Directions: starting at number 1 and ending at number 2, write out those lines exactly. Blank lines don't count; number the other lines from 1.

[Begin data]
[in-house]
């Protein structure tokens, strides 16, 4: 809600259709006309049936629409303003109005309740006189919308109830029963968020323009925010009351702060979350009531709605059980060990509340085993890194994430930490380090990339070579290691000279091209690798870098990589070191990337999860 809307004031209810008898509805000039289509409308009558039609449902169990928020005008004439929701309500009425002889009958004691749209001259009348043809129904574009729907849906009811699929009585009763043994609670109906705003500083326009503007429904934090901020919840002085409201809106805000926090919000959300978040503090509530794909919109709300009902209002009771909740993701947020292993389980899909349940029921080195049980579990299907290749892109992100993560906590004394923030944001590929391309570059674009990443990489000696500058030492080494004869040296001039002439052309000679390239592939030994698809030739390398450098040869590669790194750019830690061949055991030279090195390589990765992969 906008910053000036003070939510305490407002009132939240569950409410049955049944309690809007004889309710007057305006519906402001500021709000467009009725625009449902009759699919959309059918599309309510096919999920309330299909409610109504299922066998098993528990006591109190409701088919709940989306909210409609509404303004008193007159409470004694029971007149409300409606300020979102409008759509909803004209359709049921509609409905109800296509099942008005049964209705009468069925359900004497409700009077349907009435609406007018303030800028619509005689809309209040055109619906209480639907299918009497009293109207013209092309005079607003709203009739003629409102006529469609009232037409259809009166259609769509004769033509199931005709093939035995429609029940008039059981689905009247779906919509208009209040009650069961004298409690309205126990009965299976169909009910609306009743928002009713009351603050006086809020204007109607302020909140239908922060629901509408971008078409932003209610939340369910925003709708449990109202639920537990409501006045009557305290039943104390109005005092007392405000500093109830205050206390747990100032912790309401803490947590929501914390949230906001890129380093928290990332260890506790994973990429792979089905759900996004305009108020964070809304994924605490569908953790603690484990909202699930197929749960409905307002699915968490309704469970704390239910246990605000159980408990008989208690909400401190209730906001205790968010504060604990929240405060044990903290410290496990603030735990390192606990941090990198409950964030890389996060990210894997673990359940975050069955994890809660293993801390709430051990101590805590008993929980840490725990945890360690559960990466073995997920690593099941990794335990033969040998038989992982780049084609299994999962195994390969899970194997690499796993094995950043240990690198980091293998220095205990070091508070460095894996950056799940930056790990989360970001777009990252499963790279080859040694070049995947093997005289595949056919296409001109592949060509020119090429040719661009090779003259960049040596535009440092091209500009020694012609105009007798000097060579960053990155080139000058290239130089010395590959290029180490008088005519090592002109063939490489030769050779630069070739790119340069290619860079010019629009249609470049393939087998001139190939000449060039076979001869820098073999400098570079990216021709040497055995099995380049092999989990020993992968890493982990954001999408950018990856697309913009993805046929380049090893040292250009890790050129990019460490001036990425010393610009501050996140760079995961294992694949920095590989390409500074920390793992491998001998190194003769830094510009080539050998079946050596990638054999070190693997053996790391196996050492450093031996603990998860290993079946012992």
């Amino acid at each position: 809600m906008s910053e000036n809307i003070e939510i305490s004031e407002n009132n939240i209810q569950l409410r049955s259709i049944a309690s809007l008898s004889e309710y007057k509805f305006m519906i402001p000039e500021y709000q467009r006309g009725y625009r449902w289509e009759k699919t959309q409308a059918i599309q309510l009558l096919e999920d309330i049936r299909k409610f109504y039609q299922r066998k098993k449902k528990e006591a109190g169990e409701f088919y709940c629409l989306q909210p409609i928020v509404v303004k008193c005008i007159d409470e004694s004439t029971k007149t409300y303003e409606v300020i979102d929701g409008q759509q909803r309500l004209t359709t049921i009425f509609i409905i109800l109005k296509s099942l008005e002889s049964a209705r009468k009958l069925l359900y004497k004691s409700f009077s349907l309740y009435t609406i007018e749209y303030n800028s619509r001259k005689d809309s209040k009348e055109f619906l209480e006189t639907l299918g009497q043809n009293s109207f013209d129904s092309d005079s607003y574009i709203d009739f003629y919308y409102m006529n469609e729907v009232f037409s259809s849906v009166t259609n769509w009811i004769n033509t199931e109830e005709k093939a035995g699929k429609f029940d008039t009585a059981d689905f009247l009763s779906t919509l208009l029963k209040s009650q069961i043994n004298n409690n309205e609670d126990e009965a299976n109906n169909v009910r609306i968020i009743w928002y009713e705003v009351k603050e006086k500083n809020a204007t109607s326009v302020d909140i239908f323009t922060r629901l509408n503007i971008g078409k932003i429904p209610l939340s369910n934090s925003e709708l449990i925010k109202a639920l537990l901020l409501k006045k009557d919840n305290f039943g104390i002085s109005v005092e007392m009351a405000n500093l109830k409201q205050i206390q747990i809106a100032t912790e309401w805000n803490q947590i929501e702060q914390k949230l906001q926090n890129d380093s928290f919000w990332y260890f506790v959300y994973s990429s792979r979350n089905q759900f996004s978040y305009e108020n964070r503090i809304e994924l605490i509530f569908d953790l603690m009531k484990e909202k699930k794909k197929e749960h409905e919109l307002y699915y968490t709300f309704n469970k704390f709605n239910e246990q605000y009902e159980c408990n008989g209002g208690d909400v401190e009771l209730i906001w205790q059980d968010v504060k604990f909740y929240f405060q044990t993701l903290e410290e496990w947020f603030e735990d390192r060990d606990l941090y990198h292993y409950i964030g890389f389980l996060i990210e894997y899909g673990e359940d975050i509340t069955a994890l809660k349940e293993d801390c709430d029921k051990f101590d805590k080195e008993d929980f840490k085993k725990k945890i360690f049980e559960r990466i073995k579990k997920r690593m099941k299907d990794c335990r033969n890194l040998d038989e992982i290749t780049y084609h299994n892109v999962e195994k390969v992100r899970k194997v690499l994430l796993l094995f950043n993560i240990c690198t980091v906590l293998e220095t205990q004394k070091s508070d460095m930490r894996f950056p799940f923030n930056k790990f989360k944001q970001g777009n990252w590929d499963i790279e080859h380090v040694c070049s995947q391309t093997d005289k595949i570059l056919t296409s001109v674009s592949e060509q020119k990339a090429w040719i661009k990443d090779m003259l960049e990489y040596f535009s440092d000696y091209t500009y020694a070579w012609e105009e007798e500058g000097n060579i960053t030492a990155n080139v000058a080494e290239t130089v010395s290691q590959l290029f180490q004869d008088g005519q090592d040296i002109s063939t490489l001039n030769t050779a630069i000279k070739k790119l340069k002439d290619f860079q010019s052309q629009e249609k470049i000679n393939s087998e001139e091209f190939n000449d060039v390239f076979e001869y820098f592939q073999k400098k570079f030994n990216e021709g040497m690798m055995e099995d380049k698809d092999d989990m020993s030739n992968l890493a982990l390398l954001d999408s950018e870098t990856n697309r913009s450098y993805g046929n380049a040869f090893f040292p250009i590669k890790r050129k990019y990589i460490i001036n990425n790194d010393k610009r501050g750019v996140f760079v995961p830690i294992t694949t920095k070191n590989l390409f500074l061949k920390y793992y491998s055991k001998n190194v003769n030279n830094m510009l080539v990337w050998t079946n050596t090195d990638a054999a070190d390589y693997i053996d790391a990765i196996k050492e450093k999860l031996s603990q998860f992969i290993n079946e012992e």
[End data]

[in-house]
């Protein structure tokens, strides 16, 4: 809600259709006309049936629409303003109005309740006189919308109830029963968020323009925010009351702060979350009531709605059980060990509340085993890194994430930490380090990339070579290691000279091209690798870098990589070191990337999860 809307004031209810008898509805000039289509409308009558039609449902169990928020005008004439929701309500009425002889009958004691749209001259009348043809129904574009729907849906009811699929009585009763043994609670109906705003500083326009503007429904934090901020919840002085409201809106805000926090919000959300978040503090509530794909919109709300009902209002009771909740993701947020292993389980899909349940029921080195049980579990299907290749892109992100993560906590004394923030944001590929391309570059674009990443990489000696500058030492080494004869040296001039002439052309000679390239592939030994698809030739390398450098040869590669790194750019830690061949055991030279090195390589990765992969 906008910053000036003070939510305490407002009132939240569950409410049955049944309690809007004889309710007057305006519906402001500021709000467009009725625009449902009759699919959309059918599309309510096919999920309330299909409610109504299922066998098993528990006591109190409701088919709940989306909210409609509404303004008193007159409470004694029971007149409300409606300020979102409008759509909803004209359709049921509609409905109800296509099942008005049964209705009468069925359900004497409700009077349907009435609406007018303030800028619509005689809309209040055109619906209480639907299918009497009293109207013209092309005079607003709203009739003629409102006529469609009232037409259809009166259609769509004769033509199931005709093939035995429609029940008039059981689905009247779906919509208009209040009650069961004298409690309205126990009965299976169909009910609306009743928002009713009351603050006086809020204007109607302020909140239908922060629901509408971008078409932003209610939340369910925003709708449990109202639920537990409501006045009557305290039943104390109005005092007392405000500093109830205050206390747990100032912790309401803490947590929501914390949230906001890129380093928290990332260890506790994973990429792979089905759900996004305009108020964070809304994924605490569908953790603690484990909202699930197929749960409905307002699915968490309704469970704390239910246990605000159980408990008989208690909400401190209730906001205790968010504060604990929240405060044990903290410290496990603030735990390192606990941090990198409950964030890389996060990210894997673990359940975050069955994890809660293993801390709430051990101590805590008993929980840490725990945890360690559960990466073995997920690593099941990794335990033969040998038989992982780049084609299994999962195994390969899970194997690499796993094995950043240990690198980091293998220095205990070091508070460095894996950056799940930056790990989360970001777009990252499963790279080859040694070049995947093997005289595949056919296409001109592949060509020119090429040719661009090779003259960049040596535009440092091209500009020694012609105009007798000097060579960053990155080139000058290239130089010395590959290029180490008088005519090592002109063939490489030769050779630069070739790119340069290619860079010019629009249609470049393939087998001139190939000449060039076979001869820098073999400098570079990216021709040497055995099995380049092999989990020993992968890493982990954001999408950018990856697309913009993805046929380049090893040292250009890790050129990019460490001036990425010393610009501050996140760079995961294992694949920095590989390409500074920390793992491998001998190194003769830094510009080539050998079946050596990638054999070190693997053996790391196996050492450093031996603990998860290993079946012992």